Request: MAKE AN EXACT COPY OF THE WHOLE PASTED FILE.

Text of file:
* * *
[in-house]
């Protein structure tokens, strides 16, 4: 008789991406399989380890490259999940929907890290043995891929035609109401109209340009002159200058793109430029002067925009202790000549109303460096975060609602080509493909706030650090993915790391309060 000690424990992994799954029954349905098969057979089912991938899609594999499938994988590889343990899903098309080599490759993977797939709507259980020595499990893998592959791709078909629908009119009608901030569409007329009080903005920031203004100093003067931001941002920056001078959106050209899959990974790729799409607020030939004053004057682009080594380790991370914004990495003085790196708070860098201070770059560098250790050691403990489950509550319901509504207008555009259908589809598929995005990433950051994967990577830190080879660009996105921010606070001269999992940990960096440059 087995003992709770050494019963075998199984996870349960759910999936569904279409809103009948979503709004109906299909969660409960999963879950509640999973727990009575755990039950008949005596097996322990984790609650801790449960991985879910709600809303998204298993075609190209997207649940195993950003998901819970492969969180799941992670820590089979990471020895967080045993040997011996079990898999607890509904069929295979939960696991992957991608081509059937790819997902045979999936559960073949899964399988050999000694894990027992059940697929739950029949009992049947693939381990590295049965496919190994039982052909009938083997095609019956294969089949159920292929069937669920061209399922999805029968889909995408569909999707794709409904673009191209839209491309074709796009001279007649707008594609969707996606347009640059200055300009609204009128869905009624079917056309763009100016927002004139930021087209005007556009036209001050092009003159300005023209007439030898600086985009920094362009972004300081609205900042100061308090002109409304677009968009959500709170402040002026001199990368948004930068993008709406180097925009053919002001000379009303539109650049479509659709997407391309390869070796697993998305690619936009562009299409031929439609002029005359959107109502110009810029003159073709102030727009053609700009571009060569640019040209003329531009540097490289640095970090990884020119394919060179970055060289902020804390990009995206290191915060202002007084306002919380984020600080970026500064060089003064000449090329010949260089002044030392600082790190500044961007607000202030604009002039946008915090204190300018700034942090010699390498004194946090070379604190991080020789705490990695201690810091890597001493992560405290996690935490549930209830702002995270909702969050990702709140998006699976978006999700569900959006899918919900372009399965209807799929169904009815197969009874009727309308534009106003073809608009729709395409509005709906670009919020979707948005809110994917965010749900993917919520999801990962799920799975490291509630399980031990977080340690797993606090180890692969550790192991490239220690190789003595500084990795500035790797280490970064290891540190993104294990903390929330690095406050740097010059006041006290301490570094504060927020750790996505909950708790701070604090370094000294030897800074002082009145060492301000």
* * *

[in-house]
């Protein structure tokens, strides 16, 4: 008789991406399989380890490259999940929907890290043995891929035609109401109209340009002159200058793109430029002067925009202790000549109303460096975060609602080509493909706030650090993915790391309060 000690424990992994799954029954349905098969057979089912991938899609594999499938994988590889343990899903098309080599490759993977797939709507259980020595499990893998592959791709078909629908009119009608901030569409007329009080903005920031203004100093003067931001941002920056001078959106050209899959990974790729799409607020030939004053004057682009080594380790991370914004990495003085790196708070860098201070770059560098250790050691403990489950509550319901509504207008555009259908589809598929995005990433950051994967990577830190080879660009996105921010606070001269999992940990960096440059 087995003992709770050494019963075998199984996870349960759910999936569904279409809103009948979503709004109906299909969660409960999963879950509640999973727990009575755990039950008949005596097996322990984790609650801790449960991985879910709600809303998204298993075609190209997207649940195993950003998901819970492969969180799941992670820590089979990471020895967080045993040997011996079990898999607890509904069929295979939960696991992957991608081509059937790819997902045979999936559960073949899964399988050999000694894990027992059940697929739950029949009992049947693939381990590295049965496919190994039982052909009938083997095609019956294969089949159920292929069937669920061209399922999805029968889909995408569909999707794709409904673009191209839209491309074709796009001279007649707008594609969707996606347009640059200055300009609204009128869905009624079917056309763009100016927002004139930021087209005007556009036209001050092009003159300005023209007439030898600086985009920094362009972004300081609205900042100061308090002109409304677009968009959500709170402040002026001199990368948004930068993008709406180097925009053919002001000379009303539109650049479509659709997407391309390869070796697993998305690619936009562009299409031929439609002029005359959107109502110009810029003159073709102030727009053609700009571009060569640019040209003329531009540097490289640095970090990884020119394919060179970055060289902020804390990009995206290191915060202002007084306002919380984020600080970026500064060089003064000449090329010949260089002044030392600082790190500044961007607000202030604009002039946008915090204190300018700034942090010699390498004194946090070379604190991080020789705490990695201690810091890597001493992560405290996690935490549930209830702002995270909702969050990702709140998006699976978006999700569900959006899918919900372009399965209807799929169904009815197969009874009727309308534009106003073809608009729709395409509005709906670009919020979707948005809110994917965010749900993917919520999801990962799920799975490291509630399980031990977080340690797993606090180890692969550790192991490239220690190789003595500084990795500035790797280490970064290891540190993104294990903390929330690095406050740097010059006041006290301490570094504060927020750790996505909950708790701070604090370094000294030897800074002082009145060492301000």